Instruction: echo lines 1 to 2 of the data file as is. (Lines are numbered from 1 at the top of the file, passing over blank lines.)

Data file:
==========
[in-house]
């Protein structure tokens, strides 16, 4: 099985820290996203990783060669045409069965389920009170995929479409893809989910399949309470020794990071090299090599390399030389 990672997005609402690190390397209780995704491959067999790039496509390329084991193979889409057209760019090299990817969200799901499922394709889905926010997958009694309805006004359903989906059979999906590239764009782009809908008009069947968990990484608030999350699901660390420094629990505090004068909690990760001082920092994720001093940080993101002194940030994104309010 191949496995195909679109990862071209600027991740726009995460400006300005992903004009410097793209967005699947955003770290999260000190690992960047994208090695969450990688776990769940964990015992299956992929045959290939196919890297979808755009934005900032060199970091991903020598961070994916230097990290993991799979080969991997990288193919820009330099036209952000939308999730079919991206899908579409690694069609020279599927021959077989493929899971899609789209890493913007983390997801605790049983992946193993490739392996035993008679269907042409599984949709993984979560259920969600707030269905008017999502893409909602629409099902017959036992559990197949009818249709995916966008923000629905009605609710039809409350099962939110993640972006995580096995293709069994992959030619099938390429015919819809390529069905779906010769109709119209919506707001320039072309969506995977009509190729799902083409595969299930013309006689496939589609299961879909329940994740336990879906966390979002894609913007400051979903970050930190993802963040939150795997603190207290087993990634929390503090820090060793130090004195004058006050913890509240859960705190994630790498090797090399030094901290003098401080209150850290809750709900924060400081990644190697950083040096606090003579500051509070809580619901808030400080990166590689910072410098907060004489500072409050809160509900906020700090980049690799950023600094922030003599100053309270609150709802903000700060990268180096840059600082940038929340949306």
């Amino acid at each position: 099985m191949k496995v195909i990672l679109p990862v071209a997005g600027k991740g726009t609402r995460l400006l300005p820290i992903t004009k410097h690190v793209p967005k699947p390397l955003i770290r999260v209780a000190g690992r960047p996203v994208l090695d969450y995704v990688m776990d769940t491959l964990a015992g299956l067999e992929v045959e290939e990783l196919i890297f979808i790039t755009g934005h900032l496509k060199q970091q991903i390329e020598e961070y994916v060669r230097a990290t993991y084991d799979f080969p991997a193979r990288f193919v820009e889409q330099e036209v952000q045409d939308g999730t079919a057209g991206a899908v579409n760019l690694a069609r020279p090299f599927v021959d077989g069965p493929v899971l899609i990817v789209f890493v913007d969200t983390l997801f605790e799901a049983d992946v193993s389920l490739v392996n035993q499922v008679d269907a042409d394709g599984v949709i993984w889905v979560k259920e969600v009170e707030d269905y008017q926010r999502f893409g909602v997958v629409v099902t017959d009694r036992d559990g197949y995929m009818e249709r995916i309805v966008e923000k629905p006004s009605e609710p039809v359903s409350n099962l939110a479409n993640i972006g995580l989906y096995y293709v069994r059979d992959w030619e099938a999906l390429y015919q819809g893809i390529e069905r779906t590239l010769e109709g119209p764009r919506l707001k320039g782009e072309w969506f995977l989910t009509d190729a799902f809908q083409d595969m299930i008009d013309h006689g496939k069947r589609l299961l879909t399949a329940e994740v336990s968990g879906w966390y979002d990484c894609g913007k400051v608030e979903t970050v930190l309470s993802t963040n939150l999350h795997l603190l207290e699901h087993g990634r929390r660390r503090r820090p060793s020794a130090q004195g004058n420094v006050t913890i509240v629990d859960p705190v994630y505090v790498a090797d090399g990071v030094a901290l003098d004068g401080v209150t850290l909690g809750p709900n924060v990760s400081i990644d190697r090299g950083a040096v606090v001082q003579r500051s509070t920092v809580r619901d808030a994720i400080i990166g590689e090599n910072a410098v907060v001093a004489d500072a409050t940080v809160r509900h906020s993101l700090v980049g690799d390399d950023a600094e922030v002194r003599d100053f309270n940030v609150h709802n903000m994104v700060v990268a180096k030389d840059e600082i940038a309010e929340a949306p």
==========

[in-house]
């Protein structure tokens, strides 16, 4: 099985820290996203990783060669045409069965389920009170995929479409893809989910399949309470020794990071090299090599390399030389 990672997005609402690190390397209780995704491959067999790039496509390329084991193979889409057209760019090299990817969200799901499922394709889905926010997958009694309805006004359903989906059979999906590239764009782009809908008009069947968990990484608030999350699901660390420094629990505090004068909690990760001082920092994720001093940080993101002194940030994104309010 191949496995195909679109990862071209600027991740726009995460400006300005992903004009410097793209967005699947955003770290999260000190690992960047994208090695969450990688776990769940964990015992299956992929045959290939196919890297979808755009934005900032060199970091991903020598961070994916230097990290993991799979080969991997990288193919820009330099036209952000939308999730079919991206899908579409690694069609020279599927021959077989493929899971899609789209890493913007983390997801605790049983992946193993490739392996035993008679269907042409599984949709993984979560259920969600707030269905008017999502893409909602629409099902017959036992559990197949009818249709995916966008923000629905009605609710039809409350099962939110993640972006995580096995293709069994992959030619099938390429015919819809390529069905779906010769109709119209919506707001320039072309969506995977009509190729799902083409595969299930013309006689496939589609299961879909329940994740336990879906966390979002894609913007400051979903970050930190993802963040939150795997603190207290087993990634929390503090820090060793130090004195004058006050913890509240859960705190994630790498090797090399030094901290003098401080209150850290809750709900924060400081990644190697950083040096606090003579500051509070809580619901808030400080990166590689910072410098907060004489500072409050809160509900906020700090980049690799950023600094922030003599100053309270609150709802903000700060990268180096840059600082940038929340949306």